1911 Encyclopædia Britannica/Ephebi

EPHEBI (Gr. ἐπί, and ἥβη, i.e. “those who have reached puberty”), a name specially given, in Athens and other Greek towns, to a class of young men from eighteen to twenty years of age, who formed a sort of college under state control. On the completion of his seventeenth year the Athenian youth attained his civil majority, and, provided he belonged to the first three property classes and passed the scrutiny (δοκιμασία) as to age, civic descent and physical capability, was enrolled on the register of his deme (ληξιαρχικὸν γραμματεῖον). He thereby at once became liable to the military training and duties, which, at least in the earliest times, were the main object of the Ephebia. In the time of Aristotle the names of the enrolled ephebi were engraved on a bronze pillar (formerly on wooden tablets) in front of the council-chamber. After admission to the college, the ephebus took the oath of allegiance, recorded in Pollux and Stobaeus (but not in Aristotle), in the temple of Aglaurus, and was sent to Munychia or Acte to form one of the garrison. At the end of the first year of training, the ephebi were reviewed, and, if their performance was satisfactory, were provided by the state with a spear and a shield, which, together with the chlamys (cloak) and petasus (broad-brimmed hat), made up their equipment. In their second year they were transferred to other garrisons in Attica, patrolled the frontiers, and on occasion took an active part in war. During these two years they were free from taxation, and were not allowed (except in certain cases) to appear in the law courts as plaintiffs or defendants. The ephebi took part in some of the most important Athenian festivals. Thus during the Eleusinia they were told off to fetch the sacred objects from Eleusis and to escort the image of Iacchus on the sacred way. They also performed police duty at the meetings of the ecclesia.

After the end of the 4th century B.C. the institution underwent a radical change. Enrolment ceased to be obligatory, lasted only for a year, and the limit of age was dispensed with. Inscriptions attest a continually decreasing number of ephebi, and with the admission of foreigners the college lost its representative national character. This was mainly due to the weakening of the military spirit and the progress of intellectual culture. The military element was no longer all-important, and the ephebia became a sort of university for well-to-do young men of good family, whose social position has been compared with that of the Athenian “knights” of earlier times. The institution lasted till the end of the 3rd century A.D.

It is probable that the ephebia was in existence in the 5th century B.C., and controlled by the Areopagus and strategus as its moral and military supervisors. In the 4th century their place was taken by ten sophronistae (one for each tribe), who, as the name implies, took special interest in the morals of those under them, their military training being in the hands of experts, of whom the chief were the hoplomachus, the acontistes, the toxotes and the aphetes (instructors respectively in the use of arms, javelin-throwing, archery and the use of artillery engines). Later, the sophronistae were superseded by a single official called cosmetes, elected for a year by the people, who appointed the instructors. When the ephebia instead of a military college became a university, the military instructors were replaced by philosophers, rhetoricians, grammarians and artists. In Roman imperial times several new officials were introduced, one of special importance being the director of the Diogeneion, where youths under age were trained for the ephebia. At this period the college of ephebi was a miniature city; its members called themselves “citizens,” and it possessed an archon, strategus, herald and other officials, after the model of ancient Athens.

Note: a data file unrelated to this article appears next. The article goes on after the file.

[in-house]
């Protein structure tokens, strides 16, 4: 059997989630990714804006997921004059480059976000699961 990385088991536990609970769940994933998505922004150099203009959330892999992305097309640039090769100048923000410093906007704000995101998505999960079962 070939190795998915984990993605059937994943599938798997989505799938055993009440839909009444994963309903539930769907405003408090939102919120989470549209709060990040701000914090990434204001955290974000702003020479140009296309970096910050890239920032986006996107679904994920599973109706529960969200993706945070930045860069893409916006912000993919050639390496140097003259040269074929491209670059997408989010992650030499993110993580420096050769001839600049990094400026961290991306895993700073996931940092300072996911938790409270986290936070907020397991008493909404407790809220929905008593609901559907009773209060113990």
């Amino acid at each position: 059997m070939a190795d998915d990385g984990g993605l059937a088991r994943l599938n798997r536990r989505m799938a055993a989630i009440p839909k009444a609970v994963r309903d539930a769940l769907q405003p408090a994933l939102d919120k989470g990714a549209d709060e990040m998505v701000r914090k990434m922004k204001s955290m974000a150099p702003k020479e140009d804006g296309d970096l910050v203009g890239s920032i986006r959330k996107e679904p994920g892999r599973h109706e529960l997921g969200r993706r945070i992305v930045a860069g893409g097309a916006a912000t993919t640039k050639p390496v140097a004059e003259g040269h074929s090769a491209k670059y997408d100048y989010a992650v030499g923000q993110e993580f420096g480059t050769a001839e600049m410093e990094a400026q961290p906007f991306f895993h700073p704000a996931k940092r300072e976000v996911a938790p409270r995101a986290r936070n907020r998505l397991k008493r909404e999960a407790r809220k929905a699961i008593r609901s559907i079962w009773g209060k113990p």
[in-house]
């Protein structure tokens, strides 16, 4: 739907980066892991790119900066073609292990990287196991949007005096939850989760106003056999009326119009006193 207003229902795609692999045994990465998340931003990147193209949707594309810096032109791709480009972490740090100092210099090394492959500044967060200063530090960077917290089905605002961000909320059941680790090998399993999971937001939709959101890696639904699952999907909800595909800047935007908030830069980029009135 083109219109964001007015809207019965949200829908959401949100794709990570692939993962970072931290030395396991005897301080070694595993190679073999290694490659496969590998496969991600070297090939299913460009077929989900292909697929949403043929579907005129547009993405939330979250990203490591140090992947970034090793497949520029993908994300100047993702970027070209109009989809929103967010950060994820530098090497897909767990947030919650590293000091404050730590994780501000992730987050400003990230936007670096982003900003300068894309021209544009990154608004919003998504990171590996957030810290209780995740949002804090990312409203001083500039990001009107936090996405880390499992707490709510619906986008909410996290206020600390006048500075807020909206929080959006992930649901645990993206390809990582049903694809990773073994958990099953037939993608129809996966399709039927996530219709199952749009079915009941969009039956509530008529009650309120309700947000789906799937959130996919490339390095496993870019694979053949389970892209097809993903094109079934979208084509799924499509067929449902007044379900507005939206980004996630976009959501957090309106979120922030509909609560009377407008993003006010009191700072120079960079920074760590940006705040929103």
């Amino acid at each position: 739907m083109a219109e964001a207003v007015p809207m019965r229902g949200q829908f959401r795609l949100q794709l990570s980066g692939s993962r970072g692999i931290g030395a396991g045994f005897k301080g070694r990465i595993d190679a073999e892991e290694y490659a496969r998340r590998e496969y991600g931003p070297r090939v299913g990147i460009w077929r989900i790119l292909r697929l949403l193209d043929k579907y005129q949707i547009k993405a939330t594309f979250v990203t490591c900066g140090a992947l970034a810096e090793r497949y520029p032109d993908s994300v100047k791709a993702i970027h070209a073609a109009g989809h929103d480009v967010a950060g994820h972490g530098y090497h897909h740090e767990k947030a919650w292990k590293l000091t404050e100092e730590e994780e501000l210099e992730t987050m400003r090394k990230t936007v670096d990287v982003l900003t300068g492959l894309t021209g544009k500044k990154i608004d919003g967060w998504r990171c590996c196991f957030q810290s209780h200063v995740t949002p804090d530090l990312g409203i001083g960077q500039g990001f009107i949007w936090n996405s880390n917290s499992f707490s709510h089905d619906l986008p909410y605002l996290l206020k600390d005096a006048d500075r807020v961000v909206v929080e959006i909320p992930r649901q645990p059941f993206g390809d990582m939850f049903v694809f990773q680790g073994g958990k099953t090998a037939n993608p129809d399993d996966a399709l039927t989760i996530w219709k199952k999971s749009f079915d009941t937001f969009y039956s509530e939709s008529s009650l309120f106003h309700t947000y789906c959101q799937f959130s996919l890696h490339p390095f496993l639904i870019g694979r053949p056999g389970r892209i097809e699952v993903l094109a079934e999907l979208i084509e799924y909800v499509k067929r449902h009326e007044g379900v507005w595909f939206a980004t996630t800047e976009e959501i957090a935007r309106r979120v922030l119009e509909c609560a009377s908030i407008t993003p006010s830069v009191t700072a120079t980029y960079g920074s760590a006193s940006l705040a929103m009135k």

There is an extensive class of inscriptions, ranging from the 3rd century B.C. to the 3rd century A.D., containing decrees relating to the ephebi, their officers and instructors, and lists of the same, and a whole chapter (42) of the Aristotelian Constitution of Athens is devoted to the subject. The most important treatises on the subject are: W. Dittenberger, De ephebis Atticis (Göttingen, 1863); A. Dumont, Essai sur l’éphébie attique (1875–1876); L. Grasberger, Erziehung und Unterricht im klassichen Altertum, iii. (Würzburg, 1881); J. P. Mahaffy, Old Greek Education (1881); P. Girard, L’Éducation athénienne au V e et IV e siècle avant J.-C. (2nd ed., 1891), and article in Daremberg and Saglio’s Dictionnaire des antiquités which contains further bibliographical references; G. Gilbert, The Constitutional Antiquities of Athens (Eng. tr., 1895); G. Busolt, Die griechischen Staats- und Rechtsaltertümer (1892); T. Thalheim and J. Öhler in Pauly-Wissowa, Realencyclopädie der classischen Altertumswissenschaft, v. pt. 2 (1905); W. W. Capes, University Life in Ancient Athens (1877).